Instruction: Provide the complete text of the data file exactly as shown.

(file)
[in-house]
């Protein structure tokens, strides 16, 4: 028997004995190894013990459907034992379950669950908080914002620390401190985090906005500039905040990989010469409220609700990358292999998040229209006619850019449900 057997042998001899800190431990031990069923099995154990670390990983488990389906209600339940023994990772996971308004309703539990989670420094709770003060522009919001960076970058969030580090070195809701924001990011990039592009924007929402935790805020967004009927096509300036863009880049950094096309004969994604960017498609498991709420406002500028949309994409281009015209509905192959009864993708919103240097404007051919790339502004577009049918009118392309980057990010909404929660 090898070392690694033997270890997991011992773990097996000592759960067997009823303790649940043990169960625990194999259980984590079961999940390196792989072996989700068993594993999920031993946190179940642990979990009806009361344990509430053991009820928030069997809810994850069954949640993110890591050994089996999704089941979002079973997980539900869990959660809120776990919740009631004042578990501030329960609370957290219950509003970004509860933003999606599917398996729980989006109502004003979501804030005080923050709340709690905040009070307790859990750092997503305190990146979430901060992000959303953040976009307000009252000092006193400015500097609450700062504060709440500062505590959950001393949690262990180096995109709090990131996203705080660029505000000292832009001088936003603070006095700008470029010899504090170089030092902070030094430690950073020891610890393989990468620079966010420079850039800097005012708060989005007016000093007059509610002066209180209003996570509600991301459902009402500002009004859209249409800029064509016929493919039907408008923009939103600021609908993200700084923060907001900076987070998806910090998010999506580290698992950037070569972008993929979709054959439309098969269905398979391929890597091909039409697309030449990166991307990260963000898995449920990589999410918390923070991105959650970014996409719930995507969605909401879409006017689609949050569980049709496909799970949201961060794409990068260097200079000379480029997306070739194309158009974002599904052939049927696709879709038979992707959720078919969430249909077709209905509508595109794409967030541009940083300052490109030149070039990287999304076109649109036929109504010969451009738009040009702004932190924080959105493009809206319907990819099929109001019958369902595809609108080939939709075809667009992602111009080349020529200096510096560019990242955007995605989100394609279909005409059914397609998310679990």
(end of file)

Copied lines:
[in-house]
């Protein structure tokens, strides 16, 4: 028997004995190894013990459907034992379950669950908080914002620390401190985090906005500039905040990989010469409220609700990358292999998040229209006619850019449900 057997042998001899800190431990031990069923099995154990670390990983488990389906209600339940023994990772996971308004309703539990989670420094709770003060522009919001960076970058969030580090070195809701924001990011990039592009924007929402935790805020967004009927096509300036863009880049950094096309004969994604960017498609498991709420406002500028949309994409281009015209509905192959009864993708919103240097404007051919790339502004577009049918009118392309980057990010909404929660 090898070392690694033997270890997991011992773990097996000592759960067997009823303790649940043990169960625990194999259980984590079961999940390196792989072996989700068993594993999920031993946190179940642990979990009806009361344990509430053991009820928030069997809810994850069954949640993110890591050994089996999704089941979002079973997980539900869990959660809120776990919740009631004042578990501030329960609370957290219950509003970004509860933003999606599917398996729980989006109502004003979501804030005080923050709340709690905040009070307790859990750092997503305190990146979430901060992000959303953040976009307000009252000092006193400015500097609450700062504060709440500062505590959950001393949690262990180096995109709090990131996203705080660029505000000292832009001088936003603070006095700008470029010899504090170089030092902070030094430690950073020891610890393989990468620079966010420079850039800097005012708060989005007016000093007059509610002066209180209003996570509600991301459902009402500002009004859209249409800029064509016929493919039907408008923009939103600021609908993200700084923060907001900076987070998806910090998010999506580290698992950037070569972008993929979709054959439309098969269905398979391929890597091909039409697309030449990166991307990260963000898995449920990589999410918390923070991105959650970014996409719930995507969605909401879409006017689609949050569980049709496909799970949201961060794409990068260097200079000379480029997306070739194309158009974002599904052939049927696709879709038979992707959720078919969430249909077709209905509508595109794409967030541009940083300052490109030149070039990287999304076109649109036929109504010969451009738009040009702004932190924080959105493009809206319907990819099929109001019958369902595809609108080939939709075809667009992602111009080349020529200096510096560019990242955007995605989100394609279909005409059914397609998310679990």